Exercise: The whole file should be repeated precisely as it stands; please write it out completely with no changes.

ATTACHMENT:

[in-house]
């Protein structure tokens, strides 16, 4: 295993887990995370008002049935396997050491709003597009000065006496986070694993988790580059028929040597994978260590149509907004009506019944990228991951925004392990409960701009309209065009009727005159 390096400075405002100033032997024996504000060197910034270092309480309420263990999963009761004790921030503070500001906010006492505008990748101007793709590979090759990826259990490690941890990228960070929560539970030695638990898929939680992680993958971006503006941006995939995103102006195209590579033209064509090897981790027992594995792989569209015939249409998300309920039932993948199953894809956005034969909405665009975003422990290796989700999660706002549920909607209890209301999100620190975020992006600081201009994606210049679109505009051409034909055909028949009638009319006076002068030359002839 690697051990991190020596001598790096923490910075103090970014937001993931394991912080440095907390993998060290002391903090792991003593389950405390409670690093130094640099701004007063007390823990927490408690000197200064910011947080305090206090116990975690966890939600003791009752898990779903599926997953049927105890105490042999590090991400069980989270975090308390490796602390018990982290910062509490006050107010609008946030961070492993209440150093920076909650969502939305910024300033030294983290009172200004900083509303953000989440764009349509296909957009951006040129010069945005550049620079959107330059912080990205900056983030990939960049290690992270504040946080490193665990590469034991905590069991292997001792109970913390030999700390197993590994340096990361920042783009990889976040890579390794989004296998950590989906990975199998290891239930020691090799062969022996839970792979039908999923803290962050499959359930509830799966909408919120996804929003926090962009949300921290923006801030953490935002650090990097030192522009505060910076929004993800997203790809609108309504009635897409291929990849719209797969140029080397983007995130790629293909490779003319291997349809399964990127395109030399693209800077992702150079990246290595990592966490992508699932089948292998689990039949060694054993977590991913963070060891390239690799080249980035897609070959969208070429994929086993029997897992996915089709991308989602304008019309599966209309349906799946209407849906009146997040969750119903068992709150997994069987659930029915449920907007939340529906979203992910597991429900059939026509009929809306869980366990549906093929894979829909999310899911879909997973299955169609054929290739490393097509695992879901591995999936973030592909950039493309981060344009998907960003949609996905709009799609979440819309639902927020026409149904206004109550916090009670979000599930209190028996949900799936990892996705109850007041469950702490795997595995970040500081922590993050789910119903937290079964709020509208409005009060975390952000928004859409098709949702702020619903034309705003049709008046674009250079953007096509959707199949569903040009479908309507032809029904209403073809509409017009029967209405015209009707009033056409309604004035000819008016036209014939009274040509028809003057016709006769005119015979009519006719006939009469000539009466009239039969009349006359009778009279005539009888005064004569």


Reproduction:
[in-house]
């Protein structure tokens, strides 16, 4: 295993887990995370008002049935396997050491709003597009000065006496986070694993988790580059028929040597994978260590149509907004009506019944990228991951925004392990409960701009309209065009009727005159 390096400075405002100033032997024996504000060197910034270092309480309420263990999963009761004790921030503070500001906010006492505008990748101007793709590979090759990826259990490690941890990228960070929560539970030695638990898929939680992680993958971006503006941006995939995103102006195209590579033209064509090897981790027992594995792989569209015939249409998300309920039932993948199953894809956005034969909405665009975003422990290796989700999660706002549920909607209890209301999100620190975020992006600081201009994606210049679109505009051409034909055909028949009638009319006076002068030359002839 690697051990991190020596001598790096923490910075103090970014937001993931394991912080440095907390993998060290002391903090792991003593389950405390409670690093130094640099701004007063007390823990927490408690000197200064910011947080305090206090116990975690966890939600003791009752898990779903599926997953049927105890105490042999590090991400069980989270975090308390490796602390018990982290910062509490006050107010609008946030961070492993209440150093920076909650969502939305910024300033030294983290009172200004900083509303953000989440764009349509296909957009951006040129010069945005550049620079959107330059912080990205900056983030990939960049290690992270504040946080490193665990590469034991905590069991292997001792109970913390030999700390197993590994340096990361920042783009990889976040890579390794989004296998950590989906990975199998290891239930020691090799062969022996839970792979039908999923803290962050499959359930509830799966909408919120996804929003926090962009949300921290923006801030953490935002650090990097030192522009505060910076929004993800997203790809609108309504009635897409291929990849719209797969140029080397983007995130790629293909490779003319291997349809399964990127395109030399693209800077992702150079990246290595990592966490992508699932089948292998689990039949060694054993977590991913963070060891390239690799080249980035897609070959969208070429994929086993029997897992996915089709991308989602304008019309599966209309349906799946209407849906009146997040969750119903068992709150997994069987659930029915449920907007939340529906979203992910597991429900059939026509009929809306869980366990549906093929894979829909999310899911879909997973299955169609054929290739490393097509695992879901591995999936973030592909950039493309981060344009998907960003949609996905709009799609979440819309639902927020026409149904206004109550916090009670979000599930209190028996949900799936990892996705109850007041469950702490795997595995970040500081922590993050789910119903937290079964709020509208409005009060975390952000928004859409098709949702702020619903034309705003049709008046674009250079953007096509959707199949569903040009479908309507032809029904209403073809509409017009029967209405015209009707009033056409309604004035000819008016036209014939009274040509028809003057016709006769005119015979009519006719006939009469000539009466009239039969009349006359009778009279005539009888005064004569």